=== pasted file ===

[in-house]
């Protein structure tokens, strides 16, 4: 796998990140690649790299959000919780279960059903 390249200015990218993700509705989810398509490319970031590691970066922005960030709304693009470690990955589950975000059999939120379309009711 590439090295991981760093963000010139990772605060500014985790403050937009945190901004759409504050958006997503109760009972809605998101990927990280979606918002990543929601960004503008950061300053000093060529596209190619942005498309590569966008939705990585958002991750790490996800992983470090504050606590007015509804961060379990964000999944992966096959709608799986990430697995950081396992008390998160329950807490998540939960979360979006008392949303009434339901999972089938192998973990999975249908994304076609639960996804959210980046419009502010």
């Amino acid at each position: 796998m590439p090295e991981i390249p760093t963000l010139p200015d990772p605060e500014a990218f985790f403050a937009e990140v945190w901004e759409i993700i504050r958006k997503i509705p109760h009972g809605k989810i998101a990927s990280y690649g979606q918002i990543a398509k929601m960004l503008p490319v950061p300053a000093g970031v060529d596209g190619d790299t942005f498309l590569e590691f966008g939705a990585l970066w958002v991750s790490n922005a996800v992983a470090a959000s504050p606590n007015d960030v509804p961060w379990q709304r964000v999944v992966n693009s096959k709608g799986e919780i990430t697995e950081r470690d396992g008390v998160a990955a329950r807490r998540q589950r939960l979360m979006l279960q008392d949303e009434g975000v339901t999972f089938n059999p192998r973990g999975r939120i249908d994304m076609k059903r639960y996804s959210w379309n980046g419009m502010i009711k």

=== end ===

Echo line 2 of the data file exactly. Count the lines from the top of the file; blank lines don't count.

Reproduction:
């Protein structure tokens, strides 16, 4: 796998990140690649790299959000919780279960059903 390249200015990218993700509705989810398509490319970031590691970066922005960030709304693009470690990955589950975000059999939120379309009711 590439090295991981760093963000010139990772605060500014985790403050937009945190901004759409504050958006997503109760009972809605998101990927990280979606918002990543929601960004503008950061300053000093060529596209190619942005498309590569966008939705990585958002991750790490996800992983470090504050606590007015509804961060379990964000999944992966096959709608799986990430697995950081396992008390998160329950807490998540939960979360979006008392949303009434339901999972089938192998973990999975249908994304076609639960996804959210980046419009502010």